Last month, the Jefferson County school board in suburban Denver backed away from a plan to examine the curricula of advanced placement courses in American history. The board had disapproved of tests that didn’t promote “respect for authority” and that condoned “civil disorder.” This prompted protests from teachers and students, who said the review amounted to censorship. Hundreds of students walked out of classes.
The Colorado controversy was the latest flare-up in the culture wars, which have often focused on what students should learn about American history. Some argue texts and teachers should focus on the benefits of the free enterprise system and individual rights, and should instill patriotic attitudes. Others emphasize critical thinking, including criticism of the founding fathers for talking about liberty while owning slaves.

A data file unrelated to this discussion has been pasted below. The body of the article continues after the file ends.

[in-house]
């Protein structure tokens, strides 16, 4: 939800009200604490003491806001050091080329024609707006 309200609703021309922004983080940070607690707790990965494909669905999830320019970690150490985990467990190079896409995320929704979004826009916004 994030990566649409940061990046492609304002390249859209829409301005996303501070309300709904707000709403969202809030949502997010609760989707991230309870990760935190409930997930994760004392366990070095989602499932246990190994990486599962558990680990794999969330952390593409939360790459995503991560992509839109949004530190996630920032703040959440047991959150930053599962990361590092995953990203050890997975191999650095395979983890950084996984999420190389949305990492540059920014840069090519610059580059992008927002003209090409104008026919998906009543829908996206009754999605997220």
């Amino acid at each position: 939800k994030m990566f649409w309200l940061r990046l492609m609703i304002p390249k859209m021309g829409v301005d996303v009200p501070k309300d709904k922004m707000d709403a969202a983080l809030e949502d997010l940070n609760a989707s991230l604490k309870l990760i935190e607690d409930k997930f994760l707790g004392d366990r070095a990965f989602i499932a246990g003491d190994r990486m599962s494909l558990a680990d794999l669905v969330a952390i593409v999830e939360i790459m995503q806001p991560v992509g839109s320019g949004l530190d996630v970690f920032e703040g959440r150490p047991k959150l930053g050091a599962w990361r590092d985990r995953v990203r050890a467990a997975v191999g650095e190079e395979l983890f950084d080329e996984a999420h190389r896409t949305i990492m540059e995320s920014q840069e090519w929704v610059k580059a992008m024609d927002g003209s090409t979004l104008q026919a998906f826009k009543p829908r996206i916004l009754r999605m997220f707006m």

Should history teach students that we are one nation? Or should the focus be on our diversity? Is there a way to teach both?
America’s Great Seal, which you can see on the back of any dollar bill, includes the Latin words E Pluribus Unum—out of many, one. The words appeared on the first design for the Great Seal, which came out of a committee whose members included John Adams, Benjamin Franklin, and Thomas Jefferson, three of the five men who had been on the committee that drafted the Declaration of Independence. How to turn the words on the Seal (and the words in the Declaration) has been debated throughout American history.